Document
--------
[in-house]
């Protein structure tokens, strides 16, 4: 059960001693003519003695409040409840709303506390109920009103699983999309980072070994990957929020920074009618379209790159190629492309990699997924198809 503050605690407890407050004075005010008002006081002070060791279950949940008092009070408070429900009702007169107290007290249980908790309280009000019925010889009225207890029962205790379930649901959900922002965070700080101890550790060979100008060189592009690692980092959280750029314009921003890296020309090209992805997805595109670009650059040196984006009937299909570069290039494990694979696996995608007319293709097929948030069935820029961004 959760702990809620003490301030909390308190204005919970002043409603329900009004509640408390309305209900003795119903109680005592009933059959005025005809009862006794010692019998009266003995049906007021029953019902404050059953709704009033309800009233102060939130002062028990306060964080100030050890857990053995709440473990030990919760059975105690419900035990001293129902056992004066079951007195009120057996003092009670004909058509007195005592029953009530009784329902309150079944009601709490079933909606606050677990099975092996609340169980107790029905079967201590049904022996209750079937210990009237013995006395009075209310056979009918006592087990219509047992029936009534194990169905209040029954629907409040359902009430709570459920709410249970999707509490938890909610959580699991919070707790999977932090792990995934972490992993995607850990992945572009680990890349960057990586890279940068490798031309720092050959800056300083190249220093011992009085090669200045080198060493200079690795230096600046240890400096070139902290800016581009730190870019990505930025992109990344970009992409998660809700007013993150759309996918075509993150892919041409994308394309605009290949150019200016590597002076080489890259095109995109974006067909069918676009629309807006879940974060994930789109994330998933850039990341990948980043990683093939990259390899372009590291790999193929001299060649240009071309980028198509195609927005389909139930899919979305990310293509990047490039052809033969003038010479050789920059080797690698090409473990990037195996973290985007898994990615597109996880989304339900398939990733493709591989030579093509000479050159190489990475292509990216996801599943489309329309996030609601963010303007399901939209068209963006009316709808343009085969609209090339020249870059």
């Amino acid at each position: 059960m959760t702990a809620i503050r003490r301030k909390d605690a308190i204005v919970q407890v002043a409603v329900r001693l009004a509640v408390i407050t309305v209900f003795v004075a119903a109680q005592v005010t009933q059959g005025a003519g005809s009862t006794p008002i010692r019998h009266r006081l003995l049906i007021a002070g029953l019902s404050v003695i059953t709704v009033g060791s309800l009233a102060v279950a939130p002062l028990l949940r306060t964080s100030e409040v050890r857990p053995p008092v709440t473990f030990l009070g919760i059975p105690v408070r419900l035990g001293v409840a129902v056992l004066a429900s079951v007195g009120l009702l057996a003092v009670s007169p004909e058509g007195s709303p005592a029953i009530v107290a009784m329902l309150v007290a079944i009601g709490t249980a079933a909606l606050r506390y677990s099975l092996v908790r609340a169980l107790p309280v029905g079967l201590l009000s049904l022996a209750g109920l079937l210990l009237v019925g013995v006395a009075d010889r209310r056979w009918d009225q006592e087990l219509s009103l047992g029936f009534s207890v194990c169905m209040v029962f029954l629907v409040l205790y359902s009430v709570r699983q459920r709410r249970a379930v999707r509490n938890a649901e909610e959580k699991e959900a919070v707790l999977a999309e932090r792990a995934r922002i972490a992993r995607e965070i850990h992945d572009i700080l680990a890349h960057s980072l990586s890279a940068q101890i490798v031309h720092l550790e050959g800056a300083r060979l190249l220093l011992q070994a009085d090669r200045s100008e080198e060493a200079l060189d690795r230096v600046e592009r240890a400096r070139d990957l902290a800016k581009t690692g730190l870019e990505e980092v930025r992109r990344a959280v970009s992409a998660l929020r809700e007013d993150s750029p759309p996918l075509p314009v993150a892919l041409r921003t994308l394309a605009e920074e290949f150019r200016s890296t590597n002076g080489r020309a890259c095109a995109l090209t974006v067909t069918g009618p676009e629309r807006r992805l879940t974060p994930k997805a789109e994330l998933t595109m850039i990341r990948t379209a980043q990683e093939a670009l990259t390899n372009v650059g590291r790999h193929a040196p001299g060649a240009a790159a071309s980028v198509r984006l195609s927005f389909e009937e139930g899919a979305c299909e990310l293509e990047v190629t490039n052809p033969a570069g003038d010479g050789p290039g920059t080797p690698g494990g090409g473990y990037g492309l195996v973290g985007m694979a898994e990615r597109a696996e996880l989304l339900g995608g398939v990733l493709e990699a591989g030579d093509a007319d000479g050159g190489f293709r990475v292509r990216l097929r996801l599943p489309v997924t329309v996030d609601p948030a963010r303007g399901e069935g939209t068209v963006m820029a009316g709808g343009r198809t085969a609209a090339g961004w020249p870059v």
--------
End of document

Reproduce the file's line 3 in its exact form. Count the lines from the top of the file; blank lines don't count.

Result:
């Amino acid at each position: 059960m959760t702990a809620i503050r003490r301030k909390d605690a308190i204005v919970q407890v002043a409603v329900r001693l009004a509640v408390i407050t309305v209900f003795v004075a119903a109680q005592v005010t009933q059959g005025a003519g005809s009862t006794p008002i010692r019998h009266r006081l003995l049906i007021a002070g029953l019902s404050v003695i059953t709704v009033g060791s309800l009233a102060v279950a939130p002062l028990l949940r306060t964080s100030e409040v050890r857990p053995p008092v709440t473990f030990l009070g919760i059975p105690v408070r419900l035990g001293v409840a129902v056992l004066a429900s079951v007195g009120l009702l057996a003092v009670s007169p004909e058509g007195s709303p005592a029953i009530v107290a009784m329902l309150v007290a079944i009601g709490t249980a079933a909606l606050r506390y677990s099975l092996v908790r609340a169980l107790p309280v029905g079967l201590l009000s049904l022996a209750g109920l079937l210990l009237v019925g013995v006395a009075d010889r209310r056979w009918d009225q006592e087990l219509s009103l047992g029936f009534s207890v194990c169905m209040v029962f029954l629907v409040l205790y359902s009430v709570r699983q459920r709410r249970a379930v999707r509490n938890a649901e909610e959580k699991e959900a919070v707790l999977a999309e932090r792990a995934r922002i972490a992993r995607e965070i850990h992945d572009i700080l680990a890349h960057s980072l990586s890279a940068q101890i490798v031309h720092l550790e050959g800056a300083r060979l190249l220093l011992q070994a009085d090669r200045s100008e080198e060493a200079l060189d690795r230096v600046e592009r240890a400096r070139d990957l902290a800016k581009t690692g730190l870019e990505e980092v930025r992109r990344a959280v970009s992409a998660l929020r809700e007013d993150s750029p759309p996918l075509p314009v993150a892919l041409r921003t994308l394309a605009e920074e290949f150019r200016s890296t590597n002076g080489r020309a890259c095109a995109l090209t974006v067909t069918g009618p676009e629309r807006r992805l879940t974060p994930k997805a789109e994330l998933t595109m850039i990341r990948t379209a980043q990683e093939a670009l990259t390899n372009v650059g590291r790999h193929a040196p001299g060649a240009a790159a071309s980028v198509r984006l195609s927005f389909e009937e139930g899919a979305c299909e990310l293509e990047v190629t490039n052809p033969a570069g003038d010479g050789p290039g920059t080797p690698g494990g090409g473990y990037g492309l195996v973290g985007m694979a898994e990615r597109a696996e996880l989304l339900g995608g398939v990733l493709e990699a591989g030579d093509a007319d000479g050159g190489f293709r990475v292509r990216l097929r996801l599943p489309v997924t329309v996030d609601p948030a963010r303007g399901e069935g939209t068209v963006m820029a009316g709808g343009r198809t085969a609209a090339g961004w020249p870059v």